Crossref vs Datacite

Has anyone compared pricing models of crossref and datacite? Also can anyone share their experience using either with OJS? How do you decide between the two?

I compared the pricing of mEdra, Datacite and Crossref in spring 2016.

Back then Datacite was clearly the most expensive. It is not a solution for a single journal, but a larger organisation with the need for hunders of DOIs per year. You need to be a member of Datacite and in 2016 that was around 7000 euros per year (I think). I think that they have changed their pricing, but you need to make sure that you the right type of organisation that can join in, I am the wrong person to answer that. Also, you should find out if there is a Datacite member that could provide you the service (https://www.datacite.org/members.html). I know that for example in Estonia they have a Datacite membership that national journals can use (http://datacite.ut.ee/en/datacite_estonia.php).

Crossref will cost you around 275 dollars per year + 1 dollar for each registered DOI. For a typical journal that would probably mean around 300 dollars per year. They also make deals with publishers with multiple journals. We chose Crossref because they offered us a great deal, PKP is working with them closely so support in OJS will probably be good in the future and they also offer a lot more services than only DOIs (of course for extra cost).

If you only have one journal and do not have the need for other Crossref services, then the cheapest solution is most likely mEdra. They have a price bracket that is based to the amount of DOIs you register yearly. With the price of 180 euros per year, you get 30 DOIs mEDRA - Public Area - New Users - Terms and Conditions. They also have a 150 euro fee for new clients that you pay once. The thing with mEdra I was curious about is that if you want to apply DOIs for old articles, which could mean something like 200 DOIs, then with Crossref you would pay 0.15 dollars per DOI but in mEdra it would be very expensive, at least according to the bracket they provide. It could be that you could negotiate the fee for backfiles. Regarding OJS3, I am not sure if the mEdra plugin supports OJS3 (@bozana?).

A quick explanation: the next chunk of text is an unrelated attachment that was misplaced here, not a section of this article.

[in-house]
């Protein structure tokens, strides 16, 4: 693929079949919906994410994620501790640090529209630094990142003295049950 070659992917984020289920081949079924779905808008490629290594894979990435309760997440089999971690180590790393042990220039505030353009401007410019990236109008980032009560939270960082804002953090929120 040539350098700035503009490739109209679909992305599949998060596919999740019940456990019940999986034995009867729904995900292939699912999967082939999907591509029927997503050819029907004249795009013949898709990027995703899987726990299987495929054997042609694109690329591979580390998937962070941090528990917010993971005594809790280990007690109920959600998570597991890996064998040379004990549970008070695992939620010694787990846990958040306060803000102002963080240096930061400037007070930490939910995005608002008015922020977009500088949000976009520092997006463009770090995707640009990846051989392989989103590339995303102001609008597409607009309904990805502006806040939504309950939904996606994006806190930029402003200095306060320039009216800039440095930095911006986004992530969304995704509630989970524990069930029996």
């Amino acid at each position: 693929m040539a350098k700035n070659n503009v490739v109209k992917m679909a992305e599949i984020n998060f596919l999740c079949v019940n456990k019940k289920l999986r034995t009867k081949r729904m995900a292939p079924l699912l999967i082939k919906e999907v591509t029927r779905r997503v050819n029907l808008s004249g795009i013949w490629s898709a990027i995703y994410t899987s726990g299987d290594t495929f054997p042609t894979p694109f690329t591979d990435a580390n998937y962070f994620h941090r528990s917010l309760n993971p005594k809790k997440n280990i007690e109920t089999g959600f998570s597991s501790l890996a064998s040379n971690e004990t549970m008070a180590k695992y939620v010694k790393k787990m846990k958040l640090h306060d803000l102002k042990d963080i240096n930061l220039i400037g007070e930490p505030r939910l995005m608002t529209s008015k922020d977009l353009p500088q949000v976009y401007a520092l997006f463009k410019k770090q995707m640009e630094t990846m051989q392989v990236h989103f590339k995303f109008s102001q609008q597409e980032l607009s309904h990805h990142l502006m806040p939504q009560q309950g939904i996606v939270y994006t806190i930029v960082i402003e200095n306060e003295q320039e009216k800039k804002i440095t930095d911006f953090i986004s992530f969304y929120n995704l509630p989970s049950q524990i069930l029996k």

As I said above, this is what I found out back in 2016. You should just contact all three and see what they have to offer you.

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All 3 (Crossref, DataCite, mEDRA) are supported in OJS…

Thank you for your detailed inputs. Very helpful. When I reached out to Datacite they referred to us to Crossref since they don’t work with publishers. Here is the reply from DataCite

DataCite works primarily with the scholarly research community to assign DOIs to research content (data, images, gray literature) so that these materials can be shared, cited, managed, discovered, connected to journal articles, etc. Our services are specifically tailored to support these type of materials. Crossref Become a member - Crossref , on the other hand, works primarily with the publishing community to assign DOIs to articles. We do work very closely with Crossref to integrate our services – for example if a journal article points to a DataCite dataset we can connect those two

Our annual volumes are typically around 300-400 articles. In that case Crossref looks the most reasonable (mEDRA’s cost is also very high). Crossref didn’t offer us any discount and the fee would be as per your note and their website. How did you manage to get a good deal? Are your volumes super high?

Thanks!

No, on the contrary we have several smaller journals. We do not have any discount on the fees as such, just that not every individual journal has to pay the annual fee separately. We still pay the usual 1 dollar per DOI as everyone else, but for us mEDRA would be a lot more expensive. As I said, I think that mEDRA is a good solution for a single small journal.

Alright. Got your point. I agree mEDRA is a good solution when the yearly DOI’s to be assigned is less than 75. Anything above that makes it more expensive than Crossref.

Thanks again!